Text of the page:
At Hinkley Point in Somerset, anti-nuclear campaigners squatted common land, set up a camp, built a barn, connected with Bridgwater residents during a town centre rally, engaged local, national and independent media, dodged G4S security and guard dogs, cut and scaled fences and succeeded in trespassing en masse on the proposed site of a new nuclear power plant. The entire four-day action was planned, organised and enacted by a leaderless network of affinity groups, each bringing different skills and tactics which proved beautifully complementary and – for the police – bafflingly unpredictable.
Many of the young and novice activists who were drawn to Occupy seem unaware that we’ve been doing these things for years. Graeber’s 2002 review of anti-globalisation activism is instructive. In some ways it makes me feel – fuck, yeah, we knew all this ten years ago, so why are we still trying to reinvent the wheel and frequently doing it less successfully than we were then? But, it is simultaneously inspiring and shows that we don’t give up. ‘Occupy’ is part of a much bigger movement – historically, as well as geographically. In 1992 a friend joined environmentalists walking from Manchester to London to campaign at the Rio Earth Summit. She thought the government might be ready to tackle the spectre of climate change, invest in renewable energy and end the arms trade. The Berlin wall had come down and everything seemed possible. The activists on that march might’ve had their absurd optimism dashed, again and again over the last twenty years, but they haven’t given up, as this blog published by the Occupied Times demonstrates. The author is still fighting eco-crime and capitalist corruption, latterly through the Ban the Burn campaign.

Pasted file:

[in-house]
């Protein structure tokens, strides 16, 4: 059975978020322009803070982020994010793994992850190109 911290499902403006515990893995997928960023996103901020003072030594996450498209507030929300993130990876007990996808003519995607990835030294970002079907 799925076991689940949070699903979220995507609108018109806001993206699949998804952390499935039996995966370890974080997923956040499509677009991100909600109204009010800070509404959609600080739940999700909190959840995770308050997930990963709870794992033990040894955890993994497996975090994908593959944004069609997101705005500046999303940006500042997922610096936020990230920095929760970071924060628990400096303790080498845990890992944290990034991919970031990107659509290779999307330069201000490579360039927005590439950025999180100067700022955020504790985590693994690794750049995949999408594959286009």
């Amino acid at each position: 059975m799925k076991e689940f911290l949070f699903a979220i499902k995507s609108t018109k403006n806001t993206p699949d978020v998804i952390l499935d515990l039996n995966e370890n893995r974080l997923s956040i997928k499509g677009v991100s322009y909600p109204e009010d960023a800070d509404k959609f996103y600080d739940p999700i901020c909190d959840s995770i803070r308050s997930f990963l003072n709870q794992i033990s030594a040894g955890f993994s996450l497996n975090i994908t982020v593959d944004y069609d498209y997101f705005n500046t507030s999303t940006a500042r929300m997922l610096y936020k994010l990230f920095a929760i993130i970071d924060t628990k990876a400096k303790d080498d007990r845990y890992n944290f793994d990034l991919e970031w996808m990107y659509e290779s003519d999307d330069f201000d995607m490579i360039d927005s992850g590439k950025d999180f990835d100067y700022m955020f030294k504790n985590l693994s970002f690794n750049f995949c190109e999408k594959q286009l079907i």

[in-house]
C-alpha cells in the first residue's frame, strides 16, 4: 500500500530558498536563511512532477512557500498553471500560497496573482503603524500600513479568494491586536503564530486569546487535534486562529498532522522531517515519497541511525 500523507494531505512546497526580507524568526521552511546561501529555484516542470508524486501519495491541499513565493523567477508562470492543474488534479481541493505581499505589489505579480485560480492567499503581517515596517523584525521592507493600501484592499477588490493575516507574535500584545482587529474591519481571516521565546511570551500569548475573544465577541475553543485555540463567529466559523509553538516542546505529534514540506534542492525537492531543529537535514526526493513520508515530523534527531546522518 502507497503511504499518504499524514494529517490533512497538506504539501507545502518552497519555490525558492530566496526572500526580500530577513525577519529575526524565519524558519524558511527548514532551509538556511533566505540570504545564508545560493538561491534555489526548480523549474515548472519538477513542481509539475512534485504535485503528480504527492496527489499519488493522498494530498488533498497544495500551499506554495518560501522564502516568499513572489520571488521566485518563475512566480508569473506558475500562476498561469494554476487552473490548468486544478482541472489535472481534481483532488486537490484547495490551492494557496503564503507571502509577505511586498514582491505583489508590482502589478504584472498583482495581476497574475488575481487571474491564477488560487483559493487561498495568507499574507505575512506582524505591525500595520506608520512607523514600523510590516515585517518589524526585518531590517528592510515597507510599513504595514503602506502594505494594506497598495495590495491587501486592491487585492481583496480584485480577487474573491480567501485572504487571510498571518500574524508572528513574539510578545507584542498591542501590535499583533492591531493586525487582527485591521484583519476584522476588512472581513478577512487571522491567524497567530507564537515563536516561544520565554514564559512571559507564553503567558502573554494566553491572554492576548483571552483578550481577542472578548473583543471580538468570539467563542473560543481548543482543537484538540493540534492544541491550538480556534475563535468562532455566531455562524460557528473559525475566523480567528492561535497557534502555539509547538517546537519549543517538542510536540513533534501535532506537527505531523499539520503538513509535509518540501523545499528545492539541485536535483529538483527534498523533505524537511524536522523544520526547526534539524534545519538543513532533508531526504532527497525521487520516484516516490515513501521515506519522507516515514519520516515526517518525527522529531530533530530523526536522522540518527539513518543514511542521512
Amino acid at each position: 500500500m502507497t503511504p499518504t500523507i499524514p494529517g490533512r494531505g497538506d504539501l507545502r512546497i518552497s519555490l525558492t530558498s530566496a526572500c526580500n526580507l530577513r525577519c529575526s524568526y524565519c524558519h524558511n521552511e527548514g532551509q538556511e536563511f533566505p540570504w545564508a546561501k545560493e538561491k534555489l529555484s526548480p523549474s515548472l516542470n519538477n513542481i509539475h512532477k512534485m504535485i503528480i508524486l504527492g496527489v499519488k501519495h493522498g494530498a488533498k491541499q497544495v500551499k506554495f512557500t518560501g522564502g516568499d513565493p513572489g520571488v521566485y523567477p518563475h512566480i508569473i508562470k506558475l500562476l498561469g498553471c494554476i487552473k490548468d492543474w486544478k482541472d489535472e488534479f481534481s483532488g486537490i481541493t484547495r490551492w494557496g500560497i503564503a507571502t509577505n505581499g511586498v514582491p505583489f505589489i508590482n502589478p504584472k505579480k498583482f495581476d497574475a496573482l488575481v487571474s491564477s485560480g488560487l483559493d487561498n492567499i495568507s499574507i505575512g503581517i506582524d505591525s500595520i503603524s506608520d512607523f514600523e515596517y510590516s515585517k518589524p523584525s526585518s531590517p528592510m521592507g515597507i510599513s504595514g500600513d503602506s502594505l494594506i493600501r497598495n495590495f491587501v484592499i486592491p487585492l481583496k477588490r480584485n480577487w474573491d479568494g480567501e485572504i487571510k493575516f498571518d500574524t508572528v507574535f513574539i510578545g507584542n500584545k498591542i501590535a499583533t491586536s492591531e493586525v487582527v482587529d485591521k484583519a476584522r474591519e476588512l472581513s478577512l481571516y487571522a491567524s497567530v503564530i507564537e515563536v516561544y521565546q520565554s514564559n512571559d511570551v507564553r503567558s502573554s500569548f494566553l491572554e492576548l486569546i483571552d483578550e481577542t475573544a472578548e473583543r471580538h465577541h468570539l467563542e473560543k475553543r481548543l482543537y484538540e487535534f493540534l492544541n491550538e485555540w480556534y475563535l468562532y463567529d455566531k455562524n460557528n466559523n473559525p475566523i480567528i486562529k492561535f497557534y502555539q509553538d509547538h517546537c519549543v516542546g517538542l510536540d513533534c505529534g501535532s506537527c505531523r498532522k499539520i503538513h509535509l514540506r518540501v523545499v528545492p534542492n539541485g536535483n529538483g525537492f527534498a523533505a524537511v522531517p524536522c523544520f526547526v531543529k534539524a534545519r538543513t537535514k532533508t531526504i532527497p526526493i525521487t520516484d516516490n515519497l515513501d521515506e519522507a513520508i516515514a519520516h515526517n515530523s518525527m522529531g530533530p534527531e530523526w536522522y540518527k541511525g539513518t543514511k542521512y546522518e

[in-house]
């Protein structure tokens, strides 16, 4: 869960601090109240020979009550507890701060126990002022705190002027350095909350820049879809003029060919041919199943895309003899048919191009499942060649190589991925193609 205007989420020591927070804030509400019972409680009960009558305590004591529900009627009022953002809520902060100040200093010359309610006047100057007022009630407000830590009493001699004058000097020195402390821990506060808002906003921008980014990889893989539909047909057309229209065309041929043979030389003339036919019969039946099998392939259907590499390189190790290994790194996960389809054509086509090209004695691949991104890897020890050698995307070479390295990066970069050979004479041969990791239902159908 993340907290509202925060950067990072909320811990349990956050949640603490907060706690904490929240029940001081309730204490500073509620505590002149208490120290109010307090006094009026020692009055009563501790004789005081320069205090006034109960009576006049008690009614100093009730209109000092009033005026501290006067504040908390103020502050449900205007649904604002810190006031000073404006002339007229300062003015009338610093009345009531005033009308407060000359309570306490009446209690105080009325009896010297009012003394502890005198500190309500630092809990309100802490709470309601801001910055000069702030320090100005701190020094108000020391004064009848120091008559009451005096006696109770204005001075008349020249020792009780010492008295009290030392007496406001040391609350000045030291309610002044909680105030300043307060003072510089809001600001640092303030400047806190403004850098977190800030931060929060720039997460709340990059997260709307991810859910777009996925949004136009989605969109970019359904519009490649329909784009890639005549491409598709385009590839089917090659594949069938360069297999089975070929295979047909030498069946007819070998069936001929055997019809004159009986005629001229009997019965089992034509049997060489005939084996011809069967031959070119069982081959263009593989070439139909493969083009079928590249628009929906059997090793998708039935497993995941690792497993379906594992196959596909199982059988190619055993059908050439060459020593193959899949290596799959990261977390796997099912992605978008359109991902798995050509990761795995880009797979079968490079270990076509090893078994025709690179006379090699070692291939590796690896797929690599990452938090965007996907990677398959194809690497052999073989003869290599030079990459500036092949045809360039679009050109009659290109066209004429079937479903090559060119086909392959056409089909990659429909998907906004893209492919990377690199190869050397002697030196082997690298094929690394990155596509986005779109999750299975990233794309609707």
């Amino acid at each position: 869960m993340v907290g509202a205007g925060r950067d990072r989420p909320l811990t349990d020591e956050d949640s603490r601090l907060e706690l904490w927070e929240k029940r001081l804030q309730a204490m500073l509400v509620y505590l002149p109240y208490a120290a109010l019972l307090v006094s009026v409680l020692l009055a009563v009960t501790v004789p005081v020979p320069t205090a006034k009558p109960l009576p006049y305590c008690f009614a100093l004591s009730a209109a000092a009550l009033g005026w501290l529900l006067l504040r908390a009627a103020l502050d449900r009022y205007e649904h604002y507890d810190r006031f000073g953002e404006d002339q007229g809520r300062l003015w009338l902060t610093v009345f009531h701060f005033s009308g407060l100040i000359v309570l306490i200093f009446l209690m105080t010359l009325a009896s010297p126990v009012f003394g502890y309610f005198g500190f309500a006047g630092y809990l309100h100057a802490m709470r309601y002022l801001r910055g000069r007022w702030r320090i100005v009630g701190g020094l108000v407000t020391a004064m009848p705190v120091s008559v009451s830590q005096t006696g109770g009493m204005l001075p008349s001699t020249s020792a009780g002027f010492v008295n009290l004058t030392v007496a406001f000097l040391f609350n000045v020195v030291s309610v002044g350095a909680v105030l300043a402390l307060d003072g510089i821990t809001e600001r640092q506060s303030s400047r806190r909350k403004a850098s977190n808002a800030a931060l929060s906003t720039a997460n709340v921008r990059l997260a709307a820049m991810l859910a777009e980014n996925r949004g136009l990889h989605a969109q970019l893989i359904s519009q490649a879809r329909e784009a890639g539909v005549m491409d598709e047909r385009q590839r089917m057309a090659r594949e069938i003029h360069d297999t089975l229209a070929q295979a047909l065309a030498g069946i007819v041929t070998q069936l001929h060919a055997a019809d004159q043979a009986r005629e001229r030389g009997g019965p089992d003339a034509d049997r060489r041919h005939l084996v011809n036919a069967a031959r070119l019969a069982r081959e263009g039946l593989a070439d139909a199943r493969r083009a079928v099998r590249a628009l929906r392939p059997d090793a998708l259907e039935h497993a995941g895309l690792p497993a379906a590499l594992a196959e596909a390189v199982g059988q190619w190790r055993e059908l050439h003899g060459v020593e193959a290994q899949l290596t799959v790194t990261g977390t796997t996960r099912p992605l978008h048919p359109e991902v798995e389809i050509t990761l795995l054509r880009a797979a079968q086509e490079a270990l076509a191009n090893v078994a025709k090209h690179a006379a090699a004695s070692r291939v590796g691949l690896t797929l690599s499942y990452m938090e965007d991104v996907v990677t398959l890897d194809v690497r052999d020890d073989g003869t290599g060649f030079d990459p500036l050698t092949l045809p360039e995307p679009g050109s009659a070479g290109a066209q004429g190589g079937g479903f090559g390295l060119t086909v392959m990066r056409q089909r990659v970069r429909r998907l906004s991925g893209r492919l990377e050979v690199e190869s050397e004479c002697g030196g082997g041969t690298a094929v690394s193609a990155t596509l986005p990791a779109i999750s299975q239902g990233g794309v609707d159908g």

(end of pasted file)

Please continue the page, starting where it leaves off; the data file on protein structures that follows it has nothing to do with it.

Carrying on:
I recently realised that at every significant protest, there’s at least one Greenham Common woman with more experience of direct action than everyone else put together. And that we should probably listen to these women more than we do.
We’ve achieved a few things over the last year. We’ve raised awareness and “changed the terms of the debate” (I seem to have heard that phrase a lot). We’ve been vindicated: the LIBOR scandal, Leveson Enquiry and a host of other dirty dealings – perpetrated by banks, politicians, corporations, media magnates, millionaire CEOs, armies and the police – have been uncovered.
In Canada, students and occupiers fought against tuition hikes – and won. The people of Iceland jailed their thieving bankers. In Spain, Portugal and Greece, anti-austerity movements are verging on uprisings which no European politician or bank can ignore. In the US, debt strikes and resistance to home foreclosures see citizens taking control back from the banks.
Ok… so we can make a difference. But we need to really, really mean it. That means being prepared to give up the capitalist trappings we’re still clinging on to, ditching comfort and ego, accepting diversity of tactics within a broad movement for radical change, and taking a leap of faith into the unformed ‘other world’ that we believe is possible.
Ready steady go.